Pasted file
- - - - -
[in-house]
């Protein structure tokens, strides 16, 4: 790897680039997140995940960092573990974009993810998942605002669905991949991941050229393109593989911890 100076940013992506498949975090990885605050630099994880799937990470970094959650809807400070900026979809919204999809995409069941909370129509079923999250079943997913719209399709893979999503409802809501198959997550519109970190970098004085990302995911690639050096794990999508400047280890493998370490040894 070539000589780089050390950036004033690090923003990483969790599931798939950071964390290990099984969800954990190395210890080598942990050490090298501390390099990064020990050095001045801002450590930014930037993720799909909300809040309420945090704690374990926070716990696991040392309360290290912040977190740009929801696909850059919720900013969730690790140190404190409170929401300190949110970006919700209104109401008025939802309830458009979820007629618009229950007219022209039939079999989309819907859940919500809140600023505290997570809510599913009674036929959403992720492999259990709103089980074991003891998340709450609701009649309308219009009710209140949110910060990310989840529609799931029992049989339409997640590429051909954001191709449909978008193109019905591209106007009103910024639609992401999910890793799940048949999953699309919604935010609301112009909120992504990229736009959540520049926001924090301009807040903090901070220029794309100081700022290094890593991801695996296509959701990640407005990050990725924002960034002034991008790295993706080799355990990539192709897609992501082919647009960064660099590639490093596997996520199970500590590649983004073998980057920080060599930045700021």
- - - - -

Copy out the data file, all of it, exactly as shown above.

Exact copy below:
[in-house]
């Protein structure tokens, strides 16, 4: 790897680039997140995940960092573990974009993810998942605002669905991949991941050229393109593989911890 100076940013992506498949975090990885605050630099994880799937990470970094959650809807400070900026979809919204999809995409069941909370129509079923999250079943997913719209399709893979999503409802809501198959997550519109970190970098004085990302995911690639050096794990999508400047280890493998370490040894 070539000589780089050390950036004033690090923003990483969790599931798939950071964390290990099984969800954990190395210890080598942990050490090298501390390099990064020990050095001045801002450590930014930037993720799909909300809040309420945090704690374990926070716990696991040392309360290290912040977190740009929801696909850059919720900013969730690790140190404190409170929401300190949110970006919700209104109401008025939802309830458009979820007629618009229950007219022209039939079999989309819907859940919500809140600023505290997570809510599913009674036929959403992720492999259990709103089980074991003891998340709450609701009649309308219009009710209140949110910060990310989840529609799931029992049989339409997640590429051909954001191709449909978008193109019905591209106007009103910024639609992401999910890793799940048949999953699309919604935010609301112009909120992504990229736009959540520049926001924090301009807040903090901070220029794309100081700022290094890593991801695996296509959701990640407005990050990725924002960034002034991008790295993706080799355990990539192709897609992501082919647009960064660099590639490093596997996520199970500590590649983004073998980057920080060599930045700021």